PhD thesis defended in 2014, Jonathan MICHEL
The intermetallic compounds Ni3Al present, in addition to a clear technological interest since they constitute the hardening phase of superalloys widely used in the aerospace and energy industry, an obvious fundamental interest due to the unusual behaviour of their mechanical properties with temperature, which increase over a given range of temperature. Several elementary dislocation mechanisms have been proposed and modeled in order to explain this anomaly, which they describe with more or less success although they sometimes differ significantly in the description of the deformation processes controlling the kinetics of plastic deformation. Because the proposed mechanisms are generally at the atomic level any direct confrontation with experimental observations could be made. The observations of slip traces at the atomic scale under controlled stress and temperature conditions will make possible for the first time an objective comparison between the different models.
The studies were performed on Ni3 (Al, Ta) single crystals, whose mechanical properties and dislocation microstructures have been fully characterised in previous studies. The slip traces were studied by AFM and STM at three temperatures in the anomaly regime. Using AFM, it is observed that the plastic deformation mainly occurs by the sudden emergences of slip traces, suggesting dislocation burts. Once formed, these slip traces do evolve anymore or very little. The number of cross slip (CS) events and the CS length increase with temperature. Using STM, at the atomic scale, double CS between close and parallel octahedral planes are observed, but double CS events were not imaged once the CS distance is larger than that of the APB in the cube CS plane. Therefore, simple CS event mainly occurs from octahedral planes onto cube CS planes (highlighting in Figure 1), with moving distances on cube planes that are larger than the width of the APB on the cube CS plane, attesting that the so-called Kear-Wilsdorf locks are both stable and mobile on the cube CS planes. Certainly one of the most surprising features is that all observed slip traces are produced by a single superdislocation only, regardless the deformation conditions.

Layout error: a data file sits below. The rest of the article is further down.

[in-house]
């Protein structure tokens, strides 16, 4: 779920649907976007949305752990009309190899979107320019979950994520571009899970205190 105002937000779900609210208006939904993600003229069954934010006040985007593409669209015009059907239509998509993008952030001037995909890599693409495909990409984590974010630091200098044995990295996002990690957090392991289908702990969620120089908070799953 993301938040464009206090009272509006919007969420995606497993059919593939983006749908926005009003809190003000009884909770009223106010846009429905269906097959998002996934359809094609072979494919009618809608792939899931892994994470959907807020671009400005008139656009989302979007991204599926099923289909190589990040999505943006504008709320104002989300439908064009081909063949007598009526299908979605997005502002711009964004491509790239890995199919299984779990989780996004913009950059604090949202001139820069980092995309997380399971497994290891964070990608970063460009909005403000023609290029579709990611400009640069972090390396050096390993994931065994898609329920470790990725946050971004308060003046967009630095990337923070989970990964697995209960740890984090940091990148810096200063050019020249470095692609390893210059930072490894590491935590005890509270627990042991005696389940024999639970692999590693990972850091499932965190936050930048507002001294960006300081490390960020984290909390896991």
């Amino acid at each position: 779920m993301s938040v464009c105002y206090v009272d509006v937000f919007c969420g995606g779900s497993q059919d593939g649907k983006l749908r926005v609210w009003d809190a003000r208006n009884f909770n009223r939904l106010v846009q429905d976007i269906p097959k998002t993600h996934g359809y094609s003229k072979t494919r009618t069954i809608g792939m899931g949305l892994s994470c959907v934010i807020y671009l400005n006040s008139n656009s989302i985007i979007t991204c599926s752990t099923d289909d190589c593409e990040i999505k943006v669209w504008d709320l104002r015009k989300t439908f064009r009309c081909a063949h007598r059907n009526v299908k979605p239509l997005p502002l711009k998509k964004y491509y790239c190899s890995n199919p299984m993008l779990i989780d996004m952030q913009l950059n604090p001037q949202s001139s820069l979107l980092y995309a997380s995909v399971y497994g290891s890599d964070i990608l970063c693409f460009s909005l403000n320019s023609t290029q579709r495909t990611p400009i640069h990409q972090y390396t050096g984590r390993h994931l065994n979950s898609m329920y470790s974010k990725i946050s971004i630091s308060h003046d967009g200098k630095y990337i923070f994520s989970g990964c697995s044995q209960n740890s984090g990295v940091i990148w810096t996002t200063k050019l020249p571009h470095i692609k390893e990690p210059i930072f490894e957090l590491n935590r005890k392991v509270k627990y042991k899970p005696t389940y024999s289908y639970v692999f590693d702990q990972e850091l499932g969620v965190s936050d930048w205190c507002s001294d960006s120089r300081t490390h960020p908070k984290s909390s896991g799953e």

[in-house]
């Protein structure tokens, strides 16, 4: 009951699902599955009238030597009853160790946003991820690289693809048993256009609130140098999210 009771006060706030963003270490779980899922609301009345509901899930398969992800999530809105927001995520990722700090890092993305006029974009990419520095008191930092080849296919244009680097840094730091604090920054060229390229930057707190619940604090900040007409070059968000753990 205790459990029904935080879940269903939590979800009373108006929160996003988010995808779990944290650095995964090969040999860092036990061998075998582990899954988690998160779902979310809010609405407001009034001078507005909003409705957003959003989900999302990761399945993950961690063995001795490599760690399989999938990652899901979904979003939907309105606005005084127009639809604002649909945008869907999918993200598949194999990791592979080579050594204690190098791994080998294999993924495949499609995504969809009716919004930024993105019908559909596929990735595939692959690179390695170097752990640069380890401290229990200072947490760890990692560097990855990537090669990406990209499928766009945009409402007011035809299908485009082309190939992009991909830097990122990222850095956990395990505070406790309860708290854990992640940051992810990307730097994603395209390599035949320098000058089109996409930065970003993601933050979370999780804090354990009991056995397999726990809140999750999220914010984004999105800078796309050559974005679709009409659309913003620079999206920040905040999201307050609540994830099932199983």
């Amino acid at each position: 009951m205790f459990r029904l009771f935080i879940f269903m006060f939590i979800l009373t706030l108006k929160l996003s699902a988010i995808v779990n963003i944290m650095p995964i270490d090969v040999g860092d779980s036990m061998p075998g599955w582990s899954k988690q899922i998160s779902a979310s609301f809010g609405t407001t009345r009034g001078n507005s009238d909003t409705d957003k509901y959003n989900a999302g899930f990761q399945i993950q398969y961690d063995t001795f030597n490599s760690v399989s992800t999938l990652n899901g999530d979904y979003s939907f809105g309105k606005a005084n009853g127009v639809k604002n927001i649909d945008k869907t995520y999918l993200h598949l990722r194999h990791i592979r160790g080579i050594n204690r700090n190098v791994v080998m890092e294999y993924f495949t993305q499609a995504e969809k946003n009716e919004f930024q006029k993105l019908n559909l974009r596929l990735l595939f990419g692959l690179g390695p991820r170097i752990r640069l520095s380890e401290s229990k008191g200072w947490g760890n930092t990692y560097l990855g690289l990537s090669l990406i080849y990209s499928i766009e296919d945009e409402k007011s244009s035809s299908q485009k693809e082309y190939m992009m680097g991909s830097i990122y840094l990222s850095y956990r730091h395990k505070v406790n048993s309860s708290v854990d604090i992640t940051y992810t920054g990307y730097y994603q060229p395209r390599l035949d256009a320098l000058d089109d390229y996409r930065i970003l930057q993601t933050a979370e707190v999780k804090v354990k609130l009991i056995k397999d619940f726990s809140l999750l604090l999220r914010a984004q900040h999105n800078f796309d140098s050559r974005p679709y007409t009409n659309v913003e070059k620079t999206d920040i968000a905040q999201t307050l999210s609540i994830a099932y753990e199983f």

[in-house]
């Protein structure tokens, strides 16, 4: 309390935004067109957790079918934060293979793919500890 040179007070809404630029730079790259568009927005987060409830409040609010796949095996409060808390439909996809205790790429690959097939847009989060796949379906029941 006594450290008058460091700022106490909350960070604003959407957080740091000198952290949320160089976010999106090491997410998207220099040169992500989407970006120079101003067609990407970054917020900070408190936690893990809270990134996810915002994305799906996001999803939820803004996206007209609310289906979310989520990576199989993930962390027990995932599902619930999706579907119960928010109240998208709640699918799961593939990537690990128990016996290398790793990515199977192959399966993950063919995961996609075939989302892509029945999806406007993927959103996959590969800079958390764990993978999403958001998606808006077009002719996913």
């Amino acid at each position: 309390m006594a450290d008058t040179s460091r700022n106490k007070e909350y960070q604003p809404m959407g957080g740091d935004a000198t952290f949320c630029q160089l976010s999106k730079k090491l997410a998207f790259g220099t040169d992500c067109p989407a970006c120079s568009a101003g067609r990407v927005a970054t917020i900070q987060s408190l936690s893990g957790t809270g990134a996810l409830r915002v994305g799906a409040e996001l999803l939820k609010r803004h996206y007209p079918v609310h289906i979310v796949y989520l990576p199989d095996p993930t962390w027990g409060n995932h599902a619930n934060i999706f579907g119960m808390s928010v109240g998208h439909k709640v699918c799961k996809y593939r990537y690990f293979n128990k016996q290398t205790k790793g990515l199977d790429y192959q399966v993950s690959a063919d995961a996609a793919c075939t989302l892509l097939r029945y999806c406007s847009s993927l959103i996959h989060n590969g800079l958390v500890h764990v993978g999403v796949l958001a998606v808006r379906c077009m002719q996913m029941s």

Figure 1: Slip traces at the nanometer scale on Ni3(Al, Ta) samples deformed at 0.6 % plastic strain at 600 K. (a) topographical AFM image (b) associated step profiles.